Such a film is RED 2, the second in a series which if you ask me can go on and on. Yeah, there is a story here which does not really follow the path of the logic as we may know it. The cold war may be over, but our retired (or pretending to be retired) hero-spies continue to fight it, and its aftermath, among other a non-detectable weapon of mass destruction of yesterday which risks to fall in the hands of the bad guys of today. No fortress, spy agency HQ, prison or government palace remains un-penetrable for more then 100 screen seconds. In any city they travel to they leave a pile of corpses and a trail of destruction that would have granted them centuries of punishments under any jurisdiction – no charges are ever pressed, of course, because this is the world of the action comedy which has its rules or lack of rules of its own.

 

(video source MOVIECLIPS Trailers)

 

I do not feel at all bad for this guilty pleasure of mine. Without any over-analysis I believe that I like these movies because they are sincere in their explicit intentions of entertaining – no more, no less – but actually this is very much. Then when well written and acted as it is the case here such films have a logic of their own. We actually do understand these retired spies and their run for thrill. The dialogs are well-written and funny in many moments, the situations follow well one after the other, and director Dean Parisot’s succeeds to make a film that does not look at all as the work of a prime timer.  All the big stars gathered on the same list of credits – Bruce Willis, Helen Mirren, John Malkovich, Anthony Hopkins Catherine Zeta-Jones, Marie-Louise Parker – seem to enjoy themselves and this fact crosses the screen. If I am to recommend a fun and non-pretentious entertainment at the movies this would be one of them.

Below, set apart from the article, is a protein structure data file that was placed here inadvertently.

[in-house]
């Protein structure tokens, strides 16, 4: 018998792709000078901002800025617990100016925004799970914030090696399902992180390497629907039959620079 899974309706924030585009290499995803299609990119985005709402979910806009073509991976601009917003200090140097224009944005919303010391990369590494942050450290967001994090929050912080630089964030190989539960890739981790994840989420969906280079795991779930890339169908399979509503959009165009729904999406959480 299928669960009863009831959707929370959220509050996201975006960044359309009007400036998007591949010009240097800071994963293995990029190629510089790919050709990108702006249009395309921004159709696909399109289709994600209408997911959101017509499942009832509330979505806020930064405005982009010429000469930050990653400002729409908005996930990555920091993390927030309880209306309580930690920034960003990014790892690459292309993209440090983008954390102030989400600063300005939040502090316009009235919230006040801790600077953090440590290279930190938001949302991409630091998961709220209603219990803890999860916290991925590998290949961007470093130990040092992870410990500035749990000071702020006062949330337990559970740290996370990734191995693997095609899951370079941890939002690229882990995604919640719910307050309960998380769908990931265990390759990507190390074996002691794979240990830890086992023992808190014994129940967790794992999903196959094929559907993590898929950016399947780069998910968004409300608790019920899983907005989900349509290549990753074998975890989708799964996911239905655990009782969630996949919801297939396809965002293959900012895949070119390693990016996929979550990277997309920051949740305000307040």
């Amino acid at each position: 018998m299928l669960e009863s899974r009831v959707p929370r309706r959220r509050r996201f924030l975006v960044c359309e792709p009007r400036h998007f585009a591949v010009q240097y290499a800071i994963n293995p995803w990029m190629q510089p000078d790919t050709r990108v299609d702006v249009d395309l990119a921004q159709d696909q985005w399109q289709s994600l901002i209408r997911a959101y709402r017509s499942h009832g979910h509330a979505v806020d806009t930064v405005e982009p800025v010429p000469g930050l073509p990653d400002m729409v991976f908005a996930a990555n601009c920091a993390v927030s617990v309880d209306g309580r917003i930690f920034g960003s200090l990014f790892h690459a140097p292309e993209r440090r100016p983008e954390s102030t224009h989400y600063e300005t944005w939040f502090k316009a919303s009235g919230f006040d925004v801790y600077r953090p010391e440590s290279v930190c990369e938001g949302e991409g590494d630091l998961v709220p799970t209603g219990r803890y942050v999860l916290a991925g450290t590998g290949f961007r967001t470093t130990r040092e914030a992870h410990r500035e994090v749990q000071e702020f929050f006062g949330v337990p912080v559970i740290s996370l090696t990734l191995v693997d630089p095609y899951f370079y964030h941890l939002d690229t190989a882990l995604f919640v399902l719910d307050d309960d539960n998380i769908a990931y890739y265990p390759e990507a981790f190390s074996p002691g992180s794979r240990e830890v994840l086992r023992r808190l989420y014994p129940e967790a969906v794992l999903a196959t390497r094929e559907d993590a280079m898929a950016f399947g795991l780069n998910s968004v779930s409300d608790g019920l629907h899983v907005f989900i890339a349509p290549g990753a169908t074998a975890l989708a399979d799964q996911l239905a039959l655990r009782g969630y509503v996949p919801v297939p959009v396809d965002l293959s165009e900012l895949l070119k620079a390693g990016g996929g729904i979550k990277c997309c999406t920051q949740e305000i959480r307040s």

There is a woman behind any great man, or so they say. According to the story told in ‘Hitchcock’ this may never have been more true than in the case of the famous master of suspense that was Alfred Hitchcock. His wife Alma Reville was a talented script-writer, a focused and sharp assistant-director, and above all a dedicated wife who not only did all she could to support in many ways the genial director, but also made sacrifices and put intentionally in shadows her own self to ensure his indisputable success. Sacha Gervasi‘s first(!) long feature film is apparently the saga of making the masterpiece of the horror genre called Psycho, but for me is before all a film about Mrs. Hitchcock.

 

source www.imdb.com/title/tt0975645/

source www.imdb.com/title/tt0975645/

 

One thing that Hollywood knows to do well is movies about Hollywood. This is the case again with Hitchcock, a film which radiates love for cinema, succeeds to be funny and is a reverence at the same time towards one of the directors who was a darling and a maverick of the film industry at the same time, dominating the suspense, horror and spy films genre in the 50s. We see him here at the top of his creativity, after a series of successes which he knows he must avoid repeating in style in order to stay relevant when crossing the threshold of the age of 60. This is not simple even for the legendary Hitch, as the (Hollywood) system would rather have him go on the safe path of blockbusters, and much of the story in the film is about taking artistic and personal risks in order for him to make the movies he wants. His eccentricities and oddities are presented in details and with delights, yet they hide his more serious search for artistic truth and a fight against aging and the drought of creativity he fears will come with the years. Hitch takes an enormous bet, but we all know the results. Psycho as well as his next film The Birds are the two peaks of a fascinating filmography.